This just in: Major loan puts CCIC renovation back in motion

The mammoth Near Eastside building which has become a hub for artists is again continuing its transformation, thanks to a $4.1 million loan from the Local Initiatives Support Corp. of Indianapolis.

The funding has allowed Teagen Development, the century-old former industrial building’s owner, to proceed with its plan to renovate the southern end of the building which fronts East 10th Street between Massachusetts and Brookside avenues immediately east of Interstates 65-70.

That plan includes more front-facing businesses, reminiscent of the storefronts created when a section of the building was demolished to create parking and a through-way from the two avenues.

As announced just over two years ago, part of that space will be taken up by the owners of Fountain Square’s La Margarita, who plan to open a venue to be known as the Convivial Community Bar.

The southern end will also feature a performance venue and 11,000 square feet of additional commercial space. With preliminary demolition under way, Teagen President Larry Jones said some tenants could move in later in 2019.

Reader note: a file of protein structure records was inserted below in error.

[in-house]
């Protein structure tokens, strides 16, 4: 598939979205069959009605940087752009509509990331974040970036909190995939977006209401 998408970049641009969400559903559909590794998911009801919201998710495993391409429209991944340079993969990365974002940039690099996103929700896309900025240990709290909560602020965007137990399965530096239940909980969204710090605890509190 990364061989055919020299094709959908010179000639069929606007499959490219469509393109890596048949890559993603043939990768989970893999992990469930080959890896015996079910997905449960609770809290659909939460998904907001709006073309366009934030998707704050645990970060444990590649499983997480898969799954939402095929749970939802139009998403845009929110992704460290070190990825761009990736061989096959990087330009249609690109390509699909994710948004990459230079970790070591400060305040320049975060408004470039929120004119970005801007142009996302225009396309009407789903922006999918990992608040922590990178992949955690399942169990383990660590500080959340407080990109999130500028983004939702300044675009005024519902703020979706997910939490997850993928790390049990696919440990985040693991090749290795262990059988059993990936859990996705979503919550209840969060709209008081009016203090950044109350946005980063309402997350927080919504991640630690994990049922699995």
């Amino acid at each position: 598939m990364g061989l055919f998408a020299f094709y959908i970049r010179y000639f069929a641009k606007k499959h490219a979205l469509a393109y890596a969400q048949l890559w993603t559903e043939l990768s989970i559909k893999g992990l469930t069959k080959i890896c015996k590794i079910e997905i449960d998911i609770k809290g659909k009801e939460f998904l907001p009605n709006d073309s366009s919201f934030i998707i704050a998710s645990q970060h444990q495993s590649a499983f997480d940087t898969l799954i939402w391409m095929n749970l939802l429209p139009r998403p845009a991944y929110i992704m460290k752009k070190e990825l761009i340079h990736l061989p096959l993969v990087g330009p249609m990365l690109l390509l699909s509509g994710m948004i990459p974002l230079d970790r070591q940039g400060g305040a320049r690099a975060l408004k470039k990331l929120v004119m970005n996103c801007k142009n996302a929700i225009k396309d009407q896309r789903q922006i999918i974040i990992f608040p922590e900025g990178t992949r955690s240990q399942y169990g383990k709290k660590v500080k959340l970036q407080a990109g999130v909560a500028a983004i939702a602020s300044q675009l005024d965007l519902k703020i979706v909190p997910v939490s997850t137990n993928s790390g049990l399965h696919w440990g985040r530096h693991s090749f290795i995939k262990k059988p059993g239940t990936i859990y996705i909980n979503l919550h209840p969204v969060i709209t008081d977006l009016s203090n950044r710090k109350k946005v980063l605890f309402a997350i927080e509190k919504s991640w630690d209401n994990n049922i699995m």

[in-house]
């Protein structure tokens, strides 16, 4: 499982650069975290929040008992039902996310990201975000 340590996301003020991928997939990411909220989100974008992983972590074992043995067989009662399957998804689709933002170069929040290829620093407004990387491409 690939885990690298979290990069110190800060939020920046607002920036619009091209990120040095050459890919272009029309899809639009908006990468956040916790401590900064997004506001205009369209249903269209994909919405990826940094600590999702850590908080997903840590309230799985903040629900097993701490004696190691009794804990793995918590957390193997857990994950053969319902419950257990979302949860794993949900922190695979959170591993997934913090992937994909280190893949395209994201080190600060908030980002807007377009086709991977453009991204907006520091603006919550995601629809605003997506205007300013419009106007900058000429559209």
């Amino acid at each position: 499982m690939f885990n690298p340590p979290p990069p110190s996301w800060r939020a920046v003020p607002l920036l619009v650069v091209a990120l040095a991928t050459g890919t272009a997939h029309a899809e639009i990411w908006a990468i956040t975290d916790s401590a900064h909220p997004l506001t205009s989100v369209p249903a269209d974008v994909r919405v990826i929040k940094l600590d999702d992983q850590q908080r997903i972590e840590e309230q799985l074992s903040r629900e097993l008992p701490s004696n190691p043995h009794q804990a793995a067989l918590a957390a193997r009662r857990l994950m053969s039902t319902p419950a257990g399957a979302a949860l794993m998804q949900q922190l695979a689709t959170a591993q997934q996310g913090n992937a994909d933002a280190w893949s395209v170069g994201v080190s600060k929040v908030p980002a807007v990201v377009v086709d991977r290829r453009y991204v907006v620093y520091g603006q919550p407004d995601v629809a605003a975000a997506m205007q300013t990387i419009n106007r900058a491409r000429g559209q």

Jones had sought a more aggressive timetable for renovation of the half-a-million-square-foot building he has owned for about four years. But as financing proved more difficult than expected, Jones and Teagen Vice President Rachel Ferguson didn’t stand pat waiting for change.

“In addition to adding nearly 100 tenants,” Ferguson said, “we’ve also put around $2.7 million (on top of the purchase price) into the northern end of the building, making long overdue repairs and renovations.”

Jones and Ferguson have tripled the tenant list, with more than 90 artists now calling the facility known as CCIC home. Other tenants include Ruckus Makerspace, 8th Day Distillery, Centerpoint Brewing and Lick Ice Cream. An unfinished space fronting the cut-away parking lot is used by the Indy Winter Farmers Market.

Ferguson said the financial mountain has been a tough one to climb, because the 12-acre building was losing more than $300,000 a year when Teagen bought it. “We’re proud of the changes we’ve been able to make on a shoestring budget, and proud to have been able to maintain rental rates that are below market and approachable to artists and small businesses.”

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